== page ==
Whoever stays at Sorrento during the Easter period has the chance to see one of the traditions which is most deep-rooted in our historical memoirs, repeated year after year: the procession of Maundy Thursday and Good Friday.
This tradition goes back a long way; there are testimonies dating back to the 1500’s of simple processions: a few religious monks walked the streets of the city carrying a cross between two lances, singing psalms.
Only towards the 1700’s the influence of the Jesuits embellished the processions with lamps, torches and standards.
The white procession, starts in the middle of the night between the Thursday and Friday before Easter, and it is organised by the Santa Monica Main Confraternity. It takes its name from the colour of the robes that the participant wear, in majestic silence, hiding their faces under their hoods. The tradition recalls the wandering of Our Lady whilst searching for her Son, captured and sentenced to death.
The night of Good Friday – after the evening liturgical functions – the members of the Santa Monica Main Confraternity start the black procession: it is Our Lady who has finally found her Son dead on the cross!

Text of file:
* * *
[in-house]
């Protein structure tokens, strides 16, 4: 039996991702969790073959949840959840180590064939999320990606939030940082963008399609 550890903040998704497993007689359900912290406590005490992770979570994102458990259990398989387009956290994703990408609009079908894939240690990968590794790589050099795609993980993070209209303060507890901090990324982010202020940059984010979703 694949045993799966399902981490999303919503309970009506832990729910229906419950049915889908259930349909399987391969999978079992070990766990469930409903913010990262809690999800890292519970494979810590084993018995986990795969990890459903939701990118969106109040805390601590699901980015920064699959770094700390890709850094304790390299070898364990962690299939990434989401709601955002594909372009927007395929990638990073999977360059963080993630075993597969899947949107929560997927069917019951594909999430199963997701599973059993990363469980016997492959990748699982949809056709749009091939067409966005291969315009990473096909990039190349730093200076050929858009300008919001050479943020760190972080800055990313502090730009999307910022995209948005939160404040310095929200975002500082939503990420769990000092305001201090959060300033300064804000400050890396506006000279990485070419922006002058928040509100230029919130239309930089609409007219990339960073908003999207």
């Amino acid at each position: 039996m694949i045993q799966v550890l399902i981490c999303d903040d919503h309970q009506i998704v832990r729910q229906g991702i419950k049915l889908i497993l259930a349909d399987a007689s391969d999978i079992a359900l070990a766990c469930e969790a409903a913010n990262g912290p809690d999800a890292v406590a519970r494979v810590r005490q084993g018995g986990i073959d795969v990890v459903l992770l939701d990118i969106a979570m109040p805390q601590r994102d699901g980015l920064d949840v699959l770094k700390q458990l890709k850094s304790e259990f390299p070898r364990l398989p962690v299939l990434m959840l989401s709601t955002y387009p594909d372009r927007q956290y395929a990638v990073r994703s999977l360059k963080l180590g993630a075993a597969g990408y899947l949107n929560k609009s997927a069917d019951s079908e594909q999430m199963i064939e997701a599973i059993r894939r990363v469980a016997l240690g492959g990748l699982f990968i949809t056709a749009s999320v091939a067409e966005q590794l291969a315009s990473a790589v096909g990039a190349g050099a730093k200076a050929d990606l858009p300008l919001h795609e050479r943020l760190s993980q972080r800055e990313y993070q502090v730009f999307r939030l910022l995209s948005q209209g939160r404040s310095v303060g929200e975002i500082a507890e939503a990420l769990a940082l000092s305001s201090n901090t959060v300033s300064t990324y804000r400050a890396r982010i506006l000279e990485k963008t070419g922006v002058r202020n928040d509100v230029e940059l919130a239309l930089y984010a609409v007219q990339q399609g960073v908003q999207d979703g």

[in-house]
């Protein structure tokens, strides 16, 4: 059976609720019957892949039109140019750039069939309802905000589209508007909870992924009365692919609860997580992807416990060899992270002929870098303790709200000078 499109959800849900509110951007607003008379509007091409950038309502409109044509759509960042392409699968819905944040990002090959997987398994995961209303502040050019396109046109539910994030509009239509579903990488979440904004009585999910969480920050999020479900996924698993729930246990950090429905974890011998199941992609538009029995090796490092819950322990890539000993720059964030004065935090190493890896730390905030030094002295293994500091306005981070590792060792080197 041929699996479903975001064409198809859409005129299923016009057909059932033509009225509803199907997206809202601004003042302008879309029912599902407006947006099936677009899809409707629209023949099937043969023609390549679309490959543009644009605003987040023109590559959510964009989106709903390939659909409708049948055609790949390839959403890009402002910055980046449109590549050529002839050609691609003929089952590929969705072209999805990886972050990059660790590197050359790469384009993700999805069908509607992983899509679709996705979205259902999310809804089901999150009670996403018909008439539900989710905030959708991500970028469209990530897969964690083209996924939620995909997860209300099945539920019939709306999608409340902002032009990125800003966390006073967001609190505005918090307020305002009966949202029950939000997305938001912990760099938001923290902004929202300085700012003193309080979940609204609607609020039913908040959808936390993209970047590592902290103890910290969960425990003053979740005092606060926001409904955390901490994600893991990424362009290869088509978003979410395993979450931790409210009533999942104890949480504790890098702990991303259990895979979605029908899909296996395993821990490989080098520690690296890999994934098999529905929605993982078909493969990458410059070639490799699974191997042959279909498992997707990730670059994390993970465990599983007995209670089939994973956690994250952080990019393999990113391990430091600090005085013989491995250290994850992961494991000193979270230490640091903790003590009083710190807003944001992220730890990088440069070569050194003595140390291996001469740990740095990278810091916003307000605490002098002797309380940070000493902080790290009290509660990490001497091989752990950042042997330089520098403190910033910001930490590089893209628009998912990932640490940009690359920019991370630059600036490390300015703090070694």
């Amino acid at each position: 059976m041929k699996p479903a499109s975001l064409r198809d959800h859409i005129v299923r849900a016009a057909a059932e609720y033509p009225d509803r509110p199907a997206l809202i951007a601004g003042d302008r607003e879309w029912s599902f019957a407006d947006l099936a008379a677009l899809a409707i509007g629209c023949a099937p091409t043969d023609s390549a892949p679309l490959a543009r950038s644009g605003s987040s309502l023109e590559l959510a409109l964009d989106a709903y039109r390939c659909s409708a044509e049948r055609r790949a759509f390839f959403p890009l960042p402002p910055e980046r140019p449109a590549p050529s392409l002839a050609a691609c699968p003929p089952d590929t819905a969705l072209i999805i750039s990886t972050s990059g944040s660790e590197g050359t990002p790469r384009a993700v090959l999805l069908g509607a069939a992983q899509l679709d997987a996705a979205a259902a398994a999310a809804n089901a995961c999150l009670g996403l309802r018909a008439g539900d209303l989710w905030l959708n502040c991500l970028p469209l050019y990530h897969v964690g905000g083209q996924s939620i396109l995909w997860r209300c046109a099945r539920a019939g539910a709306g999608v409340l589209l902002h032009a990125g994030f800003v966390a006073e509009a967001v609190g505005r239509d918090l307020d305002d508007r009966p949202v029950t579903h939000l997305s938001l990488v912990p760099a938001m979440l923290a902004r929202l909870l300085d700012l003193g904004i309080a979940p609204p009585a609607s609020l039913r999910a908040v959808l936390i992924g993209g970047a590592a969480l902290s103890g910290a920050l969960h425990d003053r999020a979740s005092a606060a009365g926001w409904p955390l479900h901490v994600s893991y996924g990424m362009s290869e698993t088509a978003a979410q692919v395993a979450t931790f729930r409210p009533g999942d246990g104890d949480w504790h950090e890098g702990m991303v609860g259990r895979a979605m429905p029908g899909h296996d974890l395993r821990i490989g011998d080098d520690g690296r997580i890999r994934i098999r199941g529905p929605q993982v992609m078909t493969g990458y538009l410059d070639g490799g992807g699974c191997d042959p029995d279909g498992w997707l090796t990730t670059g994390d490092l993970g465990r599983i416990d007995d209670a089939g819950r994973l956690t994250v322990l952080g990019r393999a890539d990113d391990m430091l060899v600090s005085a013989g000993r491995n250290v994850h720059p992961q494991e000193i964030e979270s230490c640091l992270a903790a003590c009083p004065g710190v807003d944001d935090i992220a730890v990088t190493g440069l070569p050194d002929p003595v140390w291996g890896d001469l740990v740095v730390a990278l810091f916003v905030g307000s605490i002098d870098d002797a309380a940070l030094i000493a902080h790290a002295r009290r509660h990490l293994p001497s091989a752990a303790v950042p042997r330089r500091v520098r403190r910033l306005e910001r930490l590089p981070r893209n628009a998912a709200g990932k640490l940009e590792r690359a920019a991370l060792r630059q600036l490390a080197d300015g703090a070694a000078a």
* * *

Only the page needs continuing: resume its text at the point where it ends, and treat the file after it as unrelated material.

Dressed in habits and black hoods, the men walk silently and solemnly in front of the statue of Our Lady and the simulacrum of Christ carried on their shoulders.
Sorrento is in complete silence, … the lights go out, the shops close their shutters and the hooded monks proceed with their slow and decisive march, merging with the darkness of the night, slightly illuminated by languid torches; whilst crosses, standard and poignant songs recall age-old traditions which faith has passed on from generation to generation over the centuries.
All of a sudden the silence is broken by the notes of Wagner which recall to everyone’s mind the desperate death and passion of Christ.
One of the most profound moments is the echo of the 200 singers of Miserere which like a sword cuts into the moving silence and makes the words of David’s psalm transform into a single cry of prayer.
Above all don’t miss the black procession, which is particularly suggestive. For those who love Churches, we suggest you visit them in the day before Easter, you will be able to admire another ancient tradition: the sepulchres, wonderfully prepared in every church.